Book lovers love to read different kinds of books, but classics are books that nobody wants to miss.
A classic book is a book that has endured the test of time and gained timeless popularity and appeal. Such books often have crucial elements of literature that have made them stand out from other works of their time, such as strong characters, powerful themes and a unique writing style.
Though there are many classic books everyone should read we have listed some of the 20 most well-known classic books for you-
1. To Kill a Mockingbird by Harper Lee
To Kill a Mockingbird is a coming-of-age novel about a child’s awakening to racism, prejudice, sexual abuse, and corruption in a community. Narrated from a young girl’s perspective, it talks about how she understands that good and evil coexist in society. The Mockingbird in the story represents innocence. In a world where it is so easy to hate, one must do one’s best not to kill the Mockingbird.
2. The Great Gatsby by F Scott Fitzgerald
The book is considered Fitzgerald’s best work. It is about the life and tragedy of self-made millionaire Jay Gatsby narrated by Nick Carraway. This classic captures the flamboyance, carelessness and cruelty of the wealthy during America’s Jazz Age. The book is a tale of ambition, desire and betrayal.
It takes a cynical look at the limits of the American Dream. The book makes one realise that materialism can only do so much. The key to happiness lies in being content and living by values, ethics and principles.
3. Wuthering Heights by Emily Bronte
Heathcliff and Cathy’s dark and twisted romance is one of the most famous love stories. This haunting gothic romance is one of the great novels of the nineteenth century, which has influenced many songs and film adaptations. It’s a book where you will find it difficult to decide whom you dislike, but the passion at the novel’s heart will keep you spellbound. What you understand after reading the book is that love is the most powerful force on earth, and it can build and destroy lives.
Also Read: The Dying Habit Of Reading
4. A Christmas Carol by Charles Dickens
First published in 1843, this classic Christmas novella by Charles Dickens was an instant success. It is the story of the heartless Scrooge, a wealthy man with a cold heart. Spirits visit him on Christmas Eve to make him see the error of his hard-hearted ways so that he can change into a better person. With heartrending characters, rich imagery and powerful language, the book’s message is as relevant today as it was back then.
5. Persuasion by Jane Austin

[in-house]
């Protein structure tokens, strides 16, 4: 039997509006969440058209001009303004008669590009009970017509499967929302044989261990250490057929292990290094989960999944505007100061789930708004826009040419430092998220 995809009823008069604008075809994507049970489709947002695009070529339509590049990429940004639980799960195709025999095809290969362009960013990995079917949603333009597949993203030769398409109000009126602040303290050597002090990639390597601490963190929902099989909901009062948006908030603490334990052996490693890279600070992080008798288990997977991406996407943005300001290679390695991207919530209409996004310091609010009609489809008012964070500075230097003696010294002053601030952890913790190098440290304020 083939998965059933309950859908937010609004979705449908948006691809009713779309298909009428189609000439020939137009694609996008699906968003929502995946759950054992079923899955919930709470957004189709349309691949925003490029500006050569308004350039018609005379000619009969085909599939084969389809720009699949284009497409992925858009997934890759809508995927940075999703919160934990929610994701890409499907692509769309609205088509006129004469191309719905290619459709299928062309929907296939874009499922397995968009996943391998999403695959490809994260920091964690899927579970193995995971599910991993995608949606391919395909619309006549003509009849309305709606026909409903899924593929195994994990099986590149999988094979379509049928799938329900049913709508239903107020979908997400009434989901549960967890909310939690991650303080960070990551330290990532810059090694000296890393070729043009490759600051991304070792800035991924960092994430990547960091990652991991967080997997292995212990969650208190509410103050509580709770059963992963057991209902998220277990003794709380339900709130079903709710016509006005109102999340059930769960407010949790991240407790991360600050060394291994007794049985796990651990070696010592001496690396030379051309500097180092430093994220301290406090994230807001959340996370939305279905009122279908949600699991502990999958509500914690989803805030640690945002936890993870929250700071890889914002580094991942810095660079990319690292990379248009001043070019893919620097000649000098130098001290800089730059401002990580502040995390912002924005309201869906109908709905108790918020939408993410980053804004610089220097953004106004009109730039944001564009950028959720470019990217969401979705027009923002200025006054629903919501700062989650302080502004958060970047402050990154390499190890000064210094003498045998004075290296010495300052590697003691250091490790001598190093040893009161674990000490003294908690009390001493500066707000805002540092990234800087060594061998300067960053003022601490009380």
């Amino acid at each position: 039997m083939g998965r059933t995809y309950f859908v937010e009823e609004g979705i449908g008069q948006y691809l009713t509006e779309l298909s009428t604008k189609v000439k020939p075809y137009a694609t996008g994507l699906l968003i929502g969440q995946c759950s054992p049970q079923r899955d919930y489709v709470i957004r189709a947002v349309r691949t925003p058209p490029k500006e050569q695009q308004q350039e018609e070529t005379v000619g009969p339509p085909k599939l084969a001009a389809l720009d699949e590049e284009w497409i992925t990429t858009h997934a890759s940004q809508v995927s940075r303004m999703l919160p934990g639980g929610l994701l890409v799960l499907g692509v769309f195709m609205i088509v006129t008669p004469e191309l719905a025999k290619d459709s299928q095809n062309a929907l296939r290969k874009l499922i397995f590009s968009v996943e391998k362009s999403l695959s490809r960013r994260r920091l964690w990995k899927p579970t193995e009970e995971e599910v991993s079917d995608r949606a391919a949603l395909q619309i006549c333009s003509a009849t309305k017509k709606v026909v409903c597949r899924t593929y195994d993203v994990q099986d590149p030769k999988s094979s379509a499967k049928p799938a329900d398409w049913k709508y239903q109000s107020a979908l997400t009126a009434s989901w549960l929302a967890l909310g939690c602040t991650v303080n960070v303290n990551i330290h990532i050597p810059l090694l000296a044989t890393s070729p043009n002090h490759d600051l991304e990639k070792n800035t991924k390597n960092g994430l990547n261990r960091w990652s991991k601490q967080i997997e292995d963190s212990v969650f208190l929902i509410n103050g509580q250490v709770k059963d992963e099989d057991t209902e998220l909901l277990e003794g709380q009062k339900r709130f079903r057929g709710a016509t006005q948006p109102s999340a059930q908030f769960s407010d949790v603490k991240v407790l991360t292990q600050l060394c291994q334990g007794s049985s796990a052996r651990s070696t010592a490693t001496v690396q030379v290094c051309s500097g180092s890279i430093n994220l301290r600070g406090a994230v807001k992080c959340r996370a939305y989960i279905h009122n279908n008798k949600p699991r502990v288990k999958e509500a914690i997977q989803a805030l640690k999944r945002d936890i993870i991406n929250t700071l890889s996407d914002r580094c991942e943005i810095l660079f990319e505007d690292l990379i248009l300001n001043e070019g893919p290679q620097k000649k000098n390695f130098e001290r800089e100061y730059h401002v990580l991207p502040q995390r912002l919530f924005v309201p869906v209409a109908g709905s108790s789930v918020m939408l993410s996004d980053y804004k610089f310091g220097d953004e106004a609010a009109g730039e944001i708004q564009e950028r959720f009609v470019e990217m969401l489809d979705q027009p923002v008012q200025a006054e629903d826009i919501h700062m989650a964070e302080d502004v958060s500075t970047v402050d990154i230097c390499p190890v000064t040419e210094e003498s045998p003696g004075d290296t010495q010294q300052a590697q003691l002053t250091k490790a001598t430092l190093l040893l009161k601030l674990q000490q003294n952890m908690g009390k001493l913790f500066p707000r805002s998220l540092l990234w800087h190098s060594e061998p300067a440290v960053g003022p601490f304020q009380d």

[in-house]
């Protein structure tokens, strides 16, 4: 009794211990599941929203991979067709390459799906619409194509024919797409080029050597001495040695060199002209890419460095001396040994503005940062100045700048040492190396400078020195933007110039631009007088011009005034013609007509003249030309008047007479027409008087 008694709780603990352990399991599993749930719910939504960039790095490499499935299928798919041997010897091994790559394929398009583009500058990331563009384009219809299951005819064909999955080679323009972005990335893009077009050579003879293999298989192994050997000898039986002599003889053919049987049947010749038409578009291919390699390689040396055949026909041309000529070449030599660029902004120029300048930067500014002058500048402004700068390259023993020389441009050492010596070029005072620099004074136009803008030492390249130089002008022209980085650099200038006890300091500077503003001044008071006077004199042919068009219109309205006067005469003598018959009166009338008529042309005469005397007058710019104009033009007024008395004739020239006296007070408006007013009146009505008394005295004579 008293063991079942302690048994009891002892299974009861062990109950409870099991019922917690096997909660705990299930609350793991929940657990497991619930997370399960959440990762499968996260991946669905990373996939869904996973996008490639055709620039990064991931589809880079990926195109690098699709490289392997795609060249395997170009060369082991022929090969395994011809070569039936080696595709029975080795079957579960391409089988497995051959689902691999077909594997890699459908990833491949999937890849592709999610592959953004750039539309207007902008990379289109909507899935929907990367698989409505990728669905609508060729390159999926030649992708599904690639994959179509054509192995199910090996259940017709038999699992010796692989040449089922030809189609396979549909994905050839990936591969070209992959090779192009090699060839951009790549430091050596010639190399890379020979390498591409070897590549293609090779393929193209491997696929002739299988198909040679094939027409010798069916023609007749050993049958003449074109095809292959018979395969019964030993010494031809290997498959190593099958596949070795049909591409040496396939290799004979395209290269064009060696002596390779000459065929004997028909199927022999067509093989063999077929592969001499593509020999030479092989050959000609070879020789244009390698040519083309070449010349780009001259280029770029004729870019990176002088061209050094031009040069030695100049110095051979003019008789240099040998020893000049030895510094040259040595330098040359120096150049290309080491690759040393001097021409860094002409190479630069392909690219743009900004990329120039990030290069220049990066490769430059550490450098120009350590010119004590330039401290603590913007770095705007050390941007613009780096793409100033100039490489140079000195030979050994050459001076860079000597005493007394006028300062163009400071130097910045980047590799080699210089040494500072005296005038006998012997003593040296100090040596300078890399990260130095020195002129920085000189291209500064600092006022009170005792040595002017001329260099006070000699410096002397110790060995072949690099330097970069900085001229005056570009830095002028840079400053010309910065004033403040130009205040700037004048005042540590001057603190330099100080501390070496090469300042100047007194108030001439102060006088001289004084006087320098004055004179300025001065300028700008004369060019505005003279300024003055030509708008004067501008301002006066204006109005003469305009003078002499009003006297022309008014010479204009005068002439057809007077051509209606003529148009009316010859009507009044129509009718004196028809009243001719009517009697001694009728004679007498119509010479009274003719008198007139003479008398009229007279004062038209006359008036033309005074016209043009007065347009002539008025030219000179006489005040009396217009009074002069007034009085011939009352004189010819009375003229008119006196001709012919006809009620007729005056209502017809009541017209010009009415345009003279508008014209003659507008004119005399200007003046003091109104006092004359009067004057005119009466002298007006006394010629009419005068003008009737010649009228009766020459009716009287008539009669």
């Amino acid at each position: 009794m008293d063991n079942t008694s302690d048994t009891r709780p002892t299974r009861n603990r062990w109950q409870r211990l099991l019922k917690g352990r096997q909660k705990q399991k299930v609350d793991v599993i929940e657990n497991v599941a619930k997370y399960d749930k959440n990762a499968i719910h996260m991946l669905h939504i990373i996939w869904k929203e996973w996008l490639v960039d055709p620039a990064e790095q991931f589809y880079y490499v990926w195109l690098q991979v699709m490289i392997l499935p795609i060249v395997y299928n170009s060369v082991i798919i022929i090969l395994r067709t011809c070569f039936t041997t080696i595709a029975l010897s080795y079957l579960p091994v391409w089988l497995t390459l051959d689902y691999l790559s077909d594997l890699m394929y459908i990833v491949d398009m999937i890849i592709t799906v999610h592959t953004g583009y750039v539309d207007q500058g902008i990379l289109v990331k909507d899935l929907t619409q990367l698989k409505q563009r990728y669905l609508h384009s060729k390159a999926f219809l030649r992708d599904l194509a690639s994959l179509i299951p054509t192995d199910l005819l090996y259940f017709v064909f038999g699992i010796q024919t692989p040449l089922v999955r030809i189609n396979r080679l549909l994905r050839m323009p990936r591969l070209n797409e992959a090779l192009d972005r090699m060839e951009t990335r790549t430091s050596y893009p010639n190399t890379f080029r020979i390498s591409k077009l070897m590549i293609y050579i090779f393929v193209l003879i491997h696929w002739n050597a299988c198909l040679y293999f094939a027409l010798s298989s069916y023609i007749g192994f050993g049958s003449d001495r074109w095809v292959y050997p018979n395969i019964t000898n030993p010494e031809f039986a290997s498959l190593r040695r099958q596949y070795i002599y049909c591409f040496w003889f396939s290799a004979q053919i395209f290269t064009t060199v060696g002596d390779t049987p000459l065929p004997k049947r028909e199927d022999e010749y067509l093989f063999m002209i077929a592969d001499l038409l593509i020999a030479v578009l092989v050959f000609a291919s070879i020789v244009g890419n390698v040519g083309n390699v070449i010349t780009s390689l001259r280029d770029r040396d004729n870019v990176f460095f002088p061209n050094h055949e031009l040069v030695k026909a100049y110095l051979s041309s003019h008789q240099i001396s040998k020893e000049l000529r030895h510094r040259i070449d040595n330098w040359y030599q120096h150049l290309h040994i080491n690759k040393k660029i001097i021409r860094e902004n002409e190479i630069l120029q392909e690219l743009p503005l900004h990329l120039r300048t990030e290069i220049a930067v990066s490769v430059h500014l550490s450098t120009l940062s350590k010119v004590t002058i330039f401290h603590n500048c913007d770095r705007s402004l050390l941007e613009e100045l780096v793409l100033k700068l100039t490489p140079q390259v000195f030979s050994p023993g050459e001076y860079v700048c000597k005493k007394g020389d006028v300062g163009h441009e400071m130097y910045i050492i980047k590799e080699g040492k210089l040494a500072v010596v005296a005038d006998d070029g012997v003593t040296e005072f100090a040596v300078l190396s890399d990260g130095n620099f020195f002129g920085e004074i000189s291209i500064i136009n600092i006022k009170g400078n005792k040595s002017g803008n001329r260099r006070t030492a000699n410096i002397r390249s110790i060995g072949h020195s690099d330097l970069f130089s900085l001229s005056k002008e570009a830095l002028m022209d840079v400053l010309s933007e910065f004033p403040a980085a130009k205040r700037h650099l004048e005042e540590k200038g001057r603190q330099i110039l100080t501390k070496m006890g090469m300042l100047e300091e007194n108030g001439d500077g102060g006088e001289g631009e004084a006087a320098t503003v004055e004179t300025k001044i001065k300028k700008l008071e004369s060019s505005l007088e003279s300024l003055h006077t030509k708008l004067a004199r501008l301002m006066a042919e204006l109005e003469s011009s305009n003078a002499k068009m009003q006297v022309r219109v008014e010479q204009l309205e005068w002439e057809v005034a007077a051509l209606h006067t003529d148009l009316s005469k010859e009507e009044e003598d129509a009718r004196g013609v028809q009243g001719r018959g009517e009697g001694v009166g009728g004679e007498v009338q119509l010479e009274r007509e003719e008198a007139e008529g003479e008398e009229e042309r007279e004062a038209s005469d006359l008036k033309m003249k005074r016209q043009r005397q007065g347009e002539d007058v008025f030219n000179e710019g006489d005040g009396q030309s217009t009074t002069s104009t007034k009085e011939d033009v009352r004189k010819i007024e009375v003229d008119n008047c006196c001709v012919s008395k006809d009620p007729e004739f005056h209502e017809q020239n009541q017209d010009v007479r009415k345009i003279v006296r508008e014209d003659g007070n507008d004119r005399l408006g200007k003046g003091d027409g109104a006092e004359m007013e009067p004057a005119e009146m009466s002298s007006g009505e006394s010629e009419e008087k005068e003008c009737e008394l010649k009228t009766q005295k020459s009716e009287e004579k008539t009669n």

Persuasion was the last novel completed by Jane Austin. Published after her death, it is believed to be her most refined work. The book tells the story of Anne Elliot, who, as a teenager, was engaged to a naval officer Frederick Wentworth. But she breaks off the engagement on the persuasion of her friend and also because her family disapproves of him. He is too poor to be a suitable match for her. Years later, she meets him again, but the tables have turned. Fredrick has returned triumphant from the Napoleonic War while Anne’s fortunes are floundering, and he is also courting another woman. So will they find happiness.?
6. Little Women by Louisa May Alcott
Little Women is a simple story about the life of the four March sisters Meg, Jo, Beth and Amy. The book charts the highs and lows of the four sisters as they navigate from childhood to adulthood. The story shows the struggle to balance each woman’s personal growth and familial responsibilities. The book is a must-read for every young adult struggling to find their identity. You need to be your own person and not be restricted by what society dictates.
7. Jane Eyre by Charlotte Bronte
The book is about the inner struggles of a woman caught between her desires, moral obligations and social norms. It describes how she faces life after losing her parents at a young age and leading the life of an orphan under cruel guardians. It is her indomitable spirit that shines through all her ordeals. When she takes a position as governess at Thornfield Hall, the last thing she expects is to fall in love with the brooding master of the house. The undisputed classic is full of passion, mystery, tragedy and a strong-willed heroine.
8. Orlando by Virginia Woolf
Orlando is a whimsical exploration of perceptions of gender and love through the ages. Orlando is a young Elizabethan nobleman whose wealth and status allow him to lead an extravagant lifestyle. Appointed as an ambassador to Constantinople, he wakes up one morning to find he is a woman. Inspired by her lover’s life, this imaginative and comic story by Virginia Woolf is a real trailblazer.
Also Read: 9 Ways to a Minimal Lifestyle
9. Pride and Prejudice by Jane Austin
Pride and Prejudice is a story about Elizabeth Bennet and her sisters and their father, who is faced with marrying off his five daughters, which is a challenge.